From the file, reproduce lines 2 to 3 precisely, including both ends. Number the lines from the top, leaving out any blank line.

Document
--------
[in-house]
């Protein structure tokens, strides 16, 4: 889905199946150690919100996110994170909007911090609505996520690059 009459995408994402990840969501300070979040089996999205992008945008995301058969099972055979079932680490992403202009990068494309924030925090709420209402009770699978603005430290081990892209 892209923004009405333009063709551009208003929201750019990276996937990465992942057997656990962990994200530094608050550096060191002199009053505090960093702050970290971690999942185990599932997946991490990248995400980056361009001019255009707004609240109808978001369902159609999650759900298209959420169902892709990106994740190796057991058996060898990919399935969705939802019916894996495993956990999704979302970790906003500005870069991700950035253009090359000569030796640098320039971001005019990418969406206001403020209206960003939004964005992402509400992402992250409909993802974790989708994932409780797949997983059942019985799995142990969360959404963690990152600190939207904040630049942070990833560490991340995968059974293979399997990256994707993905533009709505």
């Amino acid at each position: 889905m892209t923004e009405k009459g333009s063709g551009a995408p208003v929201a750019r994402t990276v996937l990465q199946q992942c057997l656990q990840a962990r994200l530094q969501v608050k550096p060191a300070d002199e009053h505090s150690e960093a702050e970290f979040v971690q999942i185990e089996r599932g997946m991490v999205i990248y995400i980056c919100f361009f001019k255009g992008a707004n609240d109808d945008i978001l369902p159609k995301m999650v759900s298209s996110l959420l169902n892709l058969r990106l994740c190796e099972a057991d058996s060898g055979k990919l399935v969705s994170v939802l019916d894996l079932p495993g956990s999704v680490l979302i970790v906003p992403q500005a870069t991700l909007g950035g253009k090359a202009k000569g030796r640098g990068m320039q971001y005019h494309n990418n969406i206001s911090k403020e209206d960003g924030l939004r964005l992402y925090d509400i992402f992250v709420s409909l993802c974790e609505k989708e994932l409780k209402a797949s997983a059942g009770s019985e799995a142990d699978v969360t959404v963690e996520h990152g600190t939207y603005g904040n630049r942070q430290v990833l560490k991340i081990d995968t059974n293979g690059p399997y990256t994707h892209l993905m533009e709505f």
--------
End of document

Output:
């Protein structure tokens, strides 16, 4: 889905199946150690919100996110994170909007911090609505996520690059 009459995408994402990840969501300070979040089996999205992008945008995301058969099972055979079932680490992403202009990068494309924030925090709420209402009770699978603005430290081990892209 892209923004009405333009063709551009208003929201750019990276996937990465992942057997656990962990994200530094608050550096060191002199009053505090960093702050970290971690999942185990599932997946991490990248995400980056361009001019255009707004609240109808978001369902159609999650759900298209959420169902892709990106994740190796057991058996060898990919399935969705939802019916894996495993956990999704979302970790906003500005870069991700950035253009090359000569030796640098320039971001005019990418969406206001403020209206960003939004964005992402509400992402992250409909993802974790989708994932409780797949997983059942019985799995142990969360959404963690990152600190939207904040630049942070990833560490991340995968059974293979399997990256994707993905533009709505």
């Amino acid at each position: 889905m892209t923004e009405k009459g333009s063709g551009a995408p208003v929201a750019r994402t990276v996937l990465q199946q992942c057997l656990q990840a962990r994200l530094q969501v608050k550096p060191a300070d002199e009053h505090s150690e960093a702050e970290f979040v971690q999942i185990e089996r599932g997946m991490v999205i990248y995400i980056c919100f361009f001019k255009g992008a707004n609240d109808d945008i978001l369902p159609k995301m999650v759900s298209s996110l959420l169902n892709l058969r990106l994740c190796e099972a057991d058996s060898g055979k990919l399935v969705s994170v939802l019916d894996l079932p495993g956990s999704v680490l979302i970790v906003p992403q500005a870069t991700l909007g950035g253009k090359a202009k000569g030796r640098g990068m320039q971001y005019h494309n990418n969406i206001s911090k403020e209206d960003g924030l939004r964005l992402y925090d509400i992402f992250v709420s409909l993802c974790e609505k989708e994932l409780k209402a797949s997983a059942g009770s019985e799995a142990d699978v969360t959404v963690e996520h990152g600190t939207y603005g904040n630049r942070q430290v990833l560490k991340i081990d995968t059974n293979g690059p399997y990256t994707h892209l993905m533009e709505f």